Modelling, Control and Prediction using Hierarchical Fuzzy Logic Systems: Design and Development

Modelling, Control and Prediction using Hierarchical Fuzzy Logic Systems: Design and Development

Masoud Mohammadian (University of Canberra, Australia)
Copyright: © 2020 |Pages: 21
DOI: 10.4018/978-1-7998-1754-3.ch009
OnDemand PDF Download:
No Current Special Offers


Hierarchical fuzzy logic systems are increasingly applied to solve complex problems. There is a need for a structured and methodological approach for the design and development of hierarchical fuzzy logic systems. In this paper a review of a method developed by the author for design and development of hierarchical fuzzy logic systems is considered. The proposed method is based on the integration of genetic algorithms and fuzzy logic to provide an integrated knowledge base for modelling, control and prediction. Issues related to the design and construction of hierarchical fuzzy logic systems using several applications are considered and methods for the decomposition of complex systems into hierarchical fuzzy logic systems are proposed. Decomposition and conversion of systems into hierarchical fuzzy logic systems reduces the number of fuzzy rules and improves the learning speed for such systems. Application areas considered are: the prediction of interest rate and hierarchical robotic control. The aim of this manuscript is to review and highlight the research work completed in the area of hierarchical fuzzy logic system by the author. The paper can benefit researchers interested in the application of hierarchical fuzzy logic systems in modelling, control and prediction.
Chapter Preview


The problem of controlling uncertain dynamic systems which are subject to external disturbances, uncertainty and sheer complexity is of considerable interest. Conventional modelling approaches employ mathematical models and examine the system’s evolution and its control. Such approaches are not completely successful when applied to large non-linear complex systems. These models work well provided the system meet the requirement and assumption of synthesis techniques. However due to uncertainty and sheer complexity of the actual dynamic system, it is very difficult to ensure that the mathematical model does not break down (Mohammadian & Stonier, 1995).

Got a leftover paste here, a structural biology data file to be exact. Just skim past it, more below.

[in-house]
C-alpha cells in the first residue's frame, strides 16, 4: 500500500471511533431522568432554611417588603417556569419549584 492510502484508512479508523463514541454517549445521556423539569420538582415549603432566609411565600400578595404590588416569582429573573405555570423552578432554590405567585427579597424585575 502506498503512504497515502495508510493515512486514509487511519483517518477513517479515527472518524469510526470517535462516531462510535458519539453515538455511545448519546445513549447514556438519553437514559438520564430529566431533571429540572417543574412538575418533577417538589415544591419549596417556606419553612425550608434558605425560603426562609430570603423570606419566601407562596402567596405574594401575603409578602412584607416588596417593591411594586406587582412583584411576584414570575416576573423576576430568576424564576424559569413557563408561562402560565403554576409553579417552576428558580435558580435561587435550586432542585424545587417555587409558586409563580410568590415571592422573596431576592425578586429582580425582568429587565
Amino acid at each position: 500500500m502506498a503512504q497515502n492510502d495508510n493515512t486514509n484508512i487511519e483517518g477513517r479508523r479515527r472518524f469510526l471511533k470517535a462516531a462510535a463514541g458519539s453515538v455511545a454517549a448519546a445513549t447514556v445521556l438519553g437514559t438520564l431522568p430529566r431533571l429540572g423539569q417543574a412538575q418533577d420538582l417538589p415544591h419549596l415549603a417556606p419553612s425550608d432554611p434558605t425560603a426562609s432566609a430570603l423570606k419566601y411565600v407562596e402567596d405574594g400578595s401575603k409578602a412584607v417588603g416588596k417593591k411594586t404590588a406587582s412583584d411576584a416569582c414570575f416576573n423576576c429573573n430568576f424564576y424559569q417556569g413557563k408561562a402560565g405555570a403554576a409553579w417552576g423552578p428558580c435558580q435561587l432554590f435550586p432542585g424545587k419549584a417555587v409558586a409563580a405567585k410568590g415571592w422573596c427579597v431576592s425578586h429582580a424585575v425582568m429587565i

Progress in solving these problems has been with the aid of new advanced high-speed computers and the application of artificial intelligence paradigms, particularly neural networks, fuzzy logic systems and evolutionary algorithms. Fuzzy logic systems have been successfully applied in the place of the complex mathematical systems and they have numerous practical applications in modelling, control, prediction and automation. They have been found useful when the system is either difficult to predict and or difficult to model by conventional methods.

Fuzzy set theory (Zadeh, 1965) provides a mean for representing uncertainties. The underlying power of fuzzy logic is its ability to represent imprecise values in an understandable form. Fuzzy logic systems have a fuzzy knowledge base (FKB) consisting of a set of fuzzy rules of the form:

  • If (x1 is 978-1-7998-1754-3.ch009.m01 and x2 is 978-1-7998-1754-3.ch009.m02 and … and xn is 978-1-7998-1754-3.ch009.m03)

  • Then (z1 is 978-1-7998-1754-3.ch009.m04 else z2 is 978-1-7998-1754-3.ch009.m05 else … else zm is 978-1-7998-1754-3.ch009.m06)

where 978-1-7998-1754-3.ch009.m07 are normalised fuzzy sets for n input variables xk, k=1,…,n, and where 978-1-7998-1754-3.ch009.m08 are normalised fuzzy sets for m output variables zk, k=1,…,m. The inference engine of fuzzy logic system applies the fuzzy rules to output action/s from inputs. There are many types of inference engines in the literature, including the popular Mamdani inference engine.

Given a fuzzy knowledge base with M rules and n antecedent variables, a fuzzy logic system as given in Equation 1 uses a singleton fuzzifier, Mamdani product inference engine and centre average defuzzifier to determine output variables, has the general form for a single output variable, say zk:

(1) where 978-1-7998-1754-3.ch009.m10 are centres of the output sets 978-1-7998-1754-3.ch009.m11 and membership function μ defines for each fuzzy set 978-1-7998-1754-3.ch009.m12 the value of xi in the fuzzy set, namely, 978-1-7998-1754-3.ch009.m13.

Common shapes of the membership function are triangular, trapezoidal and Gaussian membership functions.

Complete Chapter List

Search this Book: